Mayor Hancock and City Council want to increase Denver’s minimum wage to $15 by 2021

“More than 100,000 workers would see higher wages,” an announcement for an announcement says.

Mayor Michael Hancock locks hands with City Councilwoman Robin Kniech during a press conference on a city bill to increase minimum wage for city workers, Feb. 14, 2019. (Kevin J. Beaty/Denverite)

Mayor Michael Hancock locks hands with City Councilwoman Robin Kniech during a press conference on a city bill to increase minimum wage for city workers, Feb. 14, 2019. (Kevin J. Beaty/Denverite)

(Kevin J. Beaty/Denverite)

staff photo

Following a similar decision for city employees and contractor workers this year, Mayor Michael Hancock and Denver City Council members will propose increasing a citywide minimum wage to $15 by 2021.

City spokesman Mike Strott and Councilwoman Robin Kniech announced today that an announcement will be made Thursday. More details will be revealed then.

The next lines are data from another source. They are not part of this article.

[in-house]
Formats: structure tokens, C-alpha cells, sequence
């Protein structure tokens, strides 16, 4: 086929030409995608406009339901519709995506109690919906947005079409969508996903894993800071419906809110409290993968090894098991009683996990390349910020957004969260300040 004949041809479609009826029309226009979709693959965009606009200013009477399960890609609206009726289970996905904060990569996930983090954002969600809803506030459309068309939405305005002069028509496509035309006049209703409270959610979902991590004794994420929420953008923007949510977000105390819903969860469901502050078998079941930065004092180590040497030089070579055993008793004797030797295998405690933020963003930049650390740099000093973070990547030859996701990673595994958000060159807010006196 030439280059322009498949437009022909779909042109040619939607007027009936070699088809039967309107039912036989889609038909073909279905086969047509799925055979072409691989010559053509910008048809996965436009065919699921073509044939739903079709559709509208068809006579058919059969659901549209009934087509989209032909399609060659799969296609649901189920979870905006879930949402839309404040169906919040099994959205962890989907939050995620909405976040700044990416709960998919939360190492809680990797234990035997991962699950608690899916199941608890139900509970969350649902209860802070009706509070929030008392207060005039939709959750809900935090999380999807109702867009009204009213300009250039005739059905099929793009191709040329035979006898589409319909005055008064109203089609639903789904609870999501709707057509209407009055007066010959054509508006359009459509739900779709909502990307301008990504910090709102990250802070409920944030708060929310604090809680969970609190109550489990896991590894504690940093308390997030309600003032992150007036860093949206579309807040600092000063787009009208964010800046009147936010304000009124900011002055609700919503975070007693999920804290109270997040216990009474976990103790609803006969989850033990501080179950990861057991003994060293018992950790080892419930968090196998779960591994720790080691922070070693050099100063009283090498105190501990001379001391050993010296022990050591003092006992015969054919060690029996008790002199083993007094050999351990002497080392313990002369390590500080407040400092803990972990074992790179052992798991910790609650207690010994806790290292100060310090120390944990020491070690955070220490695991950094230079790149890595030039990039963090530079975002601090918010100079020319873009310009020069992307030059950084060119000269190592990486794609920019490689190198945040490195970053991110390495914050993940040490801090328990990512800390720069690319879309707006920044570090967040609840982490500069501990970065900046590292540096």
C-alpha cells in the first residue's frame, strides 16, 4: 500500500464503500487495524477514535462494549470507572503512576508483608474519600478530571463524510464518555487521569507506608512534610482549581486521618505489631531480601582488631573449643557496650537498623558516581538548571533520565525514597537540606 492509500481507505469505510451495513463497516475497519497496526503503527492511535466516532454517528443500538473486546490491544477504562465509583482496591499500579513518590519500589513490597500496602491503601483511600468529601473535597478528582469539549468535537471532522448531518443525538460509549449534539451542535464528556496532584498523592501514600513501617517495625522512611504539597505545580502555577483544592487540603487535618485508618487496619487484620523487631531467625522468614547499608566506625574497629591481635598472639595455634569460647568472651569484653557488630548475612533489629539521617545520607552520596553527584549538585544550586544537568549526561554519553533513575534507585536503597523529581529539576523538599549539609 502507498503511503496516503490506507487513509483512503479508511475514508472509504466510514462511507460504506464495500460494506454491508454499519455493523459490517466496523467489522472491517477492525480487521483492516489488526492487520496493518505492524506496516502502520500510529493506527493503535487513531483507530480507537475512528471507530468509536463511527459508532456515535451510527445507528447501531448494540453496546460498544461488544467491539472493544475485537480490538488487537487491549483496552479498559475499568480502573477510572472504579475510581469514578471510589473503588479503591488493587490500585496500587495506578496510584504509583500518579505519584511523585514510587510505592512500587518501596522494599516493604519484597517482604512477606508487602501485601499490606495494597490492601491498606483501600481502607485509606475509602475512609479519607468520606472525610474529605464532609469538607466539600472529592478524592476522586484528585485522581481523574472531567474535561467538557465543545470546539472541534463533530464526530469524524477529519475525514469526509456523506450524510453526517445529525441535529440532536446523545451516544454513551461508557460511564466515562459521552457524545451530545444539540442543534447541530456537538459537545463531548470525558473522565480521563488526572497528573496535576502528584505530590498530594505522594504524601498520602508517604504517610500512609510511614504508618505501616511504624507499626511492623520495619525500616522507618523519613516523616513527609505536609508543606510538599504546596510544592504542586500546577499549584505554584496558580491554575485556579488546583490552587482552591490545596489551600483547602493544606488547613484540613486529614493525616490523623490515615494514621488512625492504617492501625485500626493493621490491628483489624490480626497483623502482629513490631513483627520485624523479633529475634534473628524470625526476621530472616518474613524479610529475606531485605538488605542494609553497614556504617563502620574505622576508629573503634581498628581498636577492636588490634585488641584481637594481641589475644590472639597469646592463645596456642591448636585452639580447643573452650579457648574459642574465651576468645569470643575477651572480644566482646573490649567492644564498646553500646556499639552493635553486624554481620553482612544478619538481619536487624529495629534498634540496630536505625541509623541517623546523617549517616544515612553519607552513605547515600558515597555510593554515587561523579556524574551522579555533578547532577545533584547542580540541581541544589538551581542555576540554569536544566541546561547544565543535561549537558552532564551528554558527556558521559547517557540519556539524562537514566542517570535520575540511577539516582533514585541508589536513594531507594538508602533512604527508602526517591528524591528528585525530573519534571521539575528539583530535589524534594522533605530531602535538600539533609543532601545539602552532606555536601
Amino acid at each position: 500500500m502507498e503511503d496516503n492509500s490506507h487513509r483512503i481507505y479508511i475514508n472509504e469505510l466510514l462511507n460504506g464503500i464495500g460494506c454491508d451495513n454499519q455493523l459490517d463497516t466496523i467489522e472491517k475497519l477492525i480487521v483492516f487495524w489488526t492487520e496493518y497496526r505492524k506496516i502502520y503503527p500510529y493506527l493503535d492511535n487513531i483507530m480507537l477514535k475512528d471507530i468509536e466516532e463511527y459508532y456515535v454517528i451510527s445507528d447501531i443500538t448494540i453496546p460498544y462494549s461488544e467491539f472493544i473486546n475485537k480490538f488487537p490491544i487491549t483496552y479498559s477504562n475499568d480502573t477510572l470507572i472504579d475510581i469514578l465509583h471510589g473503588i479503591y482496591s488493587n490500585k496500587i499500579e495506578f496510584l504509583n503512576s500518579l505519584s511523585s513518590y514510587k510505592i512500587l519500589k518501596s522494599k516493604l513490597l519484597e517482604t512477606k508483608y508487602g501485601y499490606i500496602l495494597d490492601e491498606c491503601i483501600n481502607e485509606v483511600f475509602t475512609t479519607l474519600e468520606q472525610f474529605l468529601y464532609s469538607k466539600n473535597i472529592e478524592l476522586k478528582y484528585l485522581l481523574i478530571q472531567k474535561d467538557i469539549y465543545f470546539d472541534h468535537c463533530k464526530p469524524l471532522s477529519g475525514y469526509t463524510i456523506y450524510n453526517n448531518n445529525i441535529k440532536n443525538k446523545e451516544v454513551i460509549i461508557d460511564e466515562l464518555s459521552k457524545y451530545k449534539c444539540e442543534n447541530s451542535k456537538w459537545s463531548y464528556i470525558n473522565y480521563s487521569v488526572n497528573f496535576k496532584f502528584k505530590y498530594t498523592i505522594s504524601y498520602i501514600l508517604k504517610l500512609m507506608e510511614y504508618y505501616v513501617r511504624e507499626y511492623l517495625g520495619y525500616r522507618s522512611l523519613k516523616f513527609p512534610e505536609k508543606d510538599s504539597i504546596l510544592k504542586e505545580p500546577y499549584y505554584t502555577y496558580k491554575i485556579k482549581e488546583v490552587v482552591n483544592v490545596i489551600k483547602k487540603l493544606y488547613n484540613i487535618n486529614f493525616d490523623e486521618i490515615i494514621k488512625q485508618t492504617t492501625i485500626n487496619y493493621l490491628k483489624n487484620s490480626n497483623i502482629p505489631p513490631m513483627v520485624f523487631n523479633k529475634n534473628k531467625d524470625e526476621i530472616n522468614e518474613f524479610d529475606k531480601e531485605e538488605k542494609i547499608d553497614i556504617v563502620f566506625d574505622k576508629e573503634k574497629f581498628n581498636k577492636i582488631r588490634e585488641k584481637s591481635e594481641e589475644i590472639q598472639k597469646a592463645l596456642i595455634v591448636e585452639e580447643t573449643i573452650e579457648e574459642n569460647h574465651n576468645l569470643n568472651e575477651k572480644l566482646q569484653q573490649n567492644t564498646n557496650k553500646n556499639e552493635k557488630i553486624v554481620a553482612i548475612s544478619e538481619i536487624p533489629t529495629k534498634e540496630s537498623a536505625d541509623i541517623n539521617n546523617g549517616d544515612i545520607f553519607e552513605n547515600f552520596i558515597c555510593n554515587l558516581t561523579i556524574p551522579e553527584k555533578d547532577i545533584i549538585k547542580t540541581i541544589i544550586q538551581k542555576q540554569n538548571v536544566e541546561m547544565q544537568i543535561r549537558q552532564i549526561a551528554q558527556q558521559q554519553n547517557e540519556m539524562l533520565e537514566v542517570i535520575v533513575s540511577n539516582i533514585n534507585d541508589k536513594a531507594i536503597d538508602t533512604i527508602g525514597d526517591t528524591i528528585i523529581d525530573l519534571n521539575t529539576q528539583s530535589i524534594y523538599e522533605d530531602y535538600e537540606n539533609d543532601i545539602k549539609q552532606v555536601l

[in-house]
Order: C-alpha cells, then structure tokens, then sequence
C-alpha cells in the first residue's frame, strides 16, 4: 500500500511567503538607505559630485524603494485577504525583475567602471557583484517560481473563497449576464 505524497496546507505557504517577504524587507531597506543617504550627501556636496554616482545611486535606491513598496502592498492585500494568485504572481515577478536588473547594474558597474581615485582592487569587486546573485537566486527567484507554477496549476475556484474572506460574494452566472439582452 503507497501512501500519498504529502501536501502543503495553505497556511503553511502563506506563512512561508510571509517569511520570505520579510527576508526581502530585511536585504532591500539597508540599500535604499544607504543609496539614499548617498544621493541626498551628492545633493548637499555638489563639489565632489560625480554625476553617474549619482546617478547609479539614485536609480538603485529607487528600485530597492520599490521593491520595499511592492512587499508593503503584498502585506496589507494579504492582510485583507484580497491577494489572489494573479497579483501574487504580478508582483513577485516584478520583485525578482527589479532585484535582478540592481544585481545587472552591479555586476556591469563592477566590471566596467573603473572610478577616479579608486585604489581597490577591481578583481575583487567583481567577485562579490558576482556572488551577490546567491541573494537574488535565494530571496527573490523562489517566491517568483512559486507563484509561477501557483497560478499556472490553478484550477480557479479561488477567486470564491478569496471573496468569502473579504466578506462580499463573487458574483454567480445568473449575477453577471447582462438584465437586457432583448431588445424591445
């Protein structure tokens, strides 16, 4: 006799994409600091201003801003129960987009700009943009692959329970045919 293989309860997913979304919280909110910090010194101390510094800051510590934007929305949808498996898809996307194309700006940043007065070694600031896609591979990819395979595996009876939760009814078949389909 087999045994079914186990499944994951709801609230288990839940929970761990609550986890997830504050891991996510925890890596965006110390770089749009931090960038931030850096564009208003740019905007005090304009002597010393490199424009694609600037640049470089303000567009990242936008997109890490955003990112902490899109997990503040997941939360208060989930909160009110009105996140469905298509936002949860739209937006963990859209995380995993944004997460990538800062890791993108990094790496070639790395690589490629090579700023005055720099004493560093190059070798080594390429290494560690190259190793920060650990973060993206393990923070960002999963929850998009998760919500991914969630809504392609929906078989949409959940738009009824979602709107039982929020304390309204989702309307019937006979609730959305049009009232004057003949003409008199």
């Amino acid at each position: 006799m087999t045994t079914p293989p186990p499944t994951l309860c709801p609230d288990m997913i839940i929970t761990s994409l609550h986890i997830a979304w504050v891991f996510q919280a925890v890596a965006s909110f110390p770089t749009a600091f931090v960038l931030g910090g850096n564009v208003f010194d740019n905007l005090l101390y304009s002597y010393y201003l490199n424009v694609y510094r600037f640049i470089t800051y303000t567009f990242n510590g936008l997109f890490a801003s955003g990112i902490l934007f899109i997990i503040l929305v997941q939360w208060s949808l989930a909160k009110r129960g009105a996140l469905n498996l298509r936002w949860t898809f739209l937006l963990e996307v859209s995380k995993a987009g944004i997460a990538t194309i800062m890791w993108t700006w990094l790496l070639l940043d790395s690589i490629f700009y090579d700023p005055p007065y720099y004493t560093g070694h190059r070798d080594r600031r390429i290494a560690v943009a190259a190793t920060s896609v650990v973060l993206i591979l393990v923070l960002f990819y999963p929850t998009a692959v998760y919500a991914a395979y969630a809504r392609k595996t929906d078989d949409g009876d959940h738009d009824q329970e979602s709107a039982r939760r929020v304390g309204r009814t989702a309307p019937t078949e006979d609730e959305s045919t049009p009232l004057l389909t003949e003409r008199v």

The law would be passed by a City Council-approved ordinance. A press release today for a press conference tomorrow said that if it’s adopted by City Council, “more than 100,000 workers would see higher wages.”

Kniech said she’s looking forward to having “a good dialogue” with the community as the proposal moves forward.

“I am excited to be able to work on raising wages in our city,” she said. “From 20 years of community organizing and serving in elected office, this is something I was never sure I was going to be able to do.”

In March, City Council voted to pass a minimum wage increase for city employees and many of its contractors. It would eventually reach $15 by 2021 over incremental, year-to-year increases.

It was previously impossible for the city to set its own citywide minimum wage, but a bill passed by the General Assembly during the last week of this year’s session allowed local governments to set their own minimums, paving the way for Denver to have such a proposal. The state minimum wage is $11.10 per hour.

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